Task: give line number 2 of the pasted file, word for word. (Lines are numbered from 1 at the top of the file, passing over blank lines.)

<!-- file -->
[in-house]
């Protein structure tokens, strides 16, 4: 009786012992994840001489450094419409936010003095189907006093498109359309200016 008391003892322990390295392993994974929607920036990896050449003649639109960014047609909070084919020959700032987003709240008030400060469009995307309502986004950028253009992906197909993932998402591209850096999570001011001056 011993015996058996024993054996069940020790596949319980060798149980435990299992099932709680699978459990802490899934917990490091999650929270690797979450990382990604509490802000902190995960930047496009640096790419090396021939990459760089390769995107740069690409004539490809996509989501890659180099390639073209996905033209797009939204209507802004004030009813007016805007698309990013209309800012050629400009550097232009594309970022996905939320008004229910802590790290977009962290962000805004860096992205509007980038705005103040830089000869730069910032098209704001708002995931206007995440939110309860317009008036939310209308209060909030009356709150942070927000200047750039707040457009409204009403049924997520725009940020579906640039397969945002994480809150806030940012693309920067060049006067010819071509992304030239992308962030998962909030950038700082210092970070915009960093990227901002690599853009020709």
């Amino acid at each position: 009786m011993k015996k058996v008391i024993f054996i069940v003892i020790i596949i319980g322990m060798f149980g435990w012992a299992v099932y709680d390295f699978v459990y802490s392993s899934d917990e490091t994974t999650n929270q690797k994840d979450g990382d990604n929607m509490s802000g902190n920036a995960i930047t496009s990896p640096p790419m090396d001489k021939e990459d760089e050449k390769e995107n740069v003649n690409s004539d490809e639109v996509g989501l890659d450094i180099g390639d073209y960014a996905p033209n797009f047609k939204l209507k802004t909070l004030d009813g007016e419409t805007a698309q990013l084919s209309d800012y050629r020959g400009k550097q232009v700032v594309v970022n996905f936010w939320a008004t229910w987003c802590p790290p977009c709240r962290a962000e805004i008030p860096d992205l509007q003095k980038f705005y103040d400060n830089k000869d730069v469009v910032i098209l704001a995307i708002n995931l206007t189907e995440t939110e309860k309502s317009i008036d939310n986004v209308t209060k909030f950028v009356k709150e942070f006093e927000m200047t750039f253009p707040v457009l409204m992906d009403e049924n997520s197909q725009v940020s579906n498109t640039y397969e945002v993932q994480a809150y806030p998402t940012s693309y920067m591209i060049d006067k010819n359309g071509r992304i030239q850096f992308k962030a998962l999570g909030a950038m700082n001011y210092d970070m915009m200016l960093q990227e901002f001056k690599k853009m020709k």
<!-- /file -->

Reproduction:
């Protein structure tokens, strides 16, 4: 009786012992994840001489450094419409936010003095189907006093498109359309200016 008391003892322990390295392993994974929607920036990896050449003649639109960014047609909070084919020959700032987003709240008030400060469009995307309502986004950028253009992906197909993932998402591209850096999570001011001056 011993015996058996024993054996069940020790596949319980060798149980435990299992099932709680699978459990802490899934917990490091999650929270690797979450990382990604509490802000902190995960930047496009640096790419090396021939990459760089390769995107740069690409004539490809996509989501890659180099390639073209996905033209797009939204209507802004004030009813007016805007698309990013209309800012050629400009550097232009594309970022996905939320008004229910802590790290977009962290962000805004860096992205509007980038705005103040830089000869730069910032098209704001708002995931206007995440939110309860317009008036939310209308209060909030009356709150942070927000200047750039707040457009409204009403049924997520725009940020579906640039397969945002994480809150806030940012693309920067060049006067010819071509992304030239992308962030998962909030950038700082210092970070915009960093990227901002690599853009020709």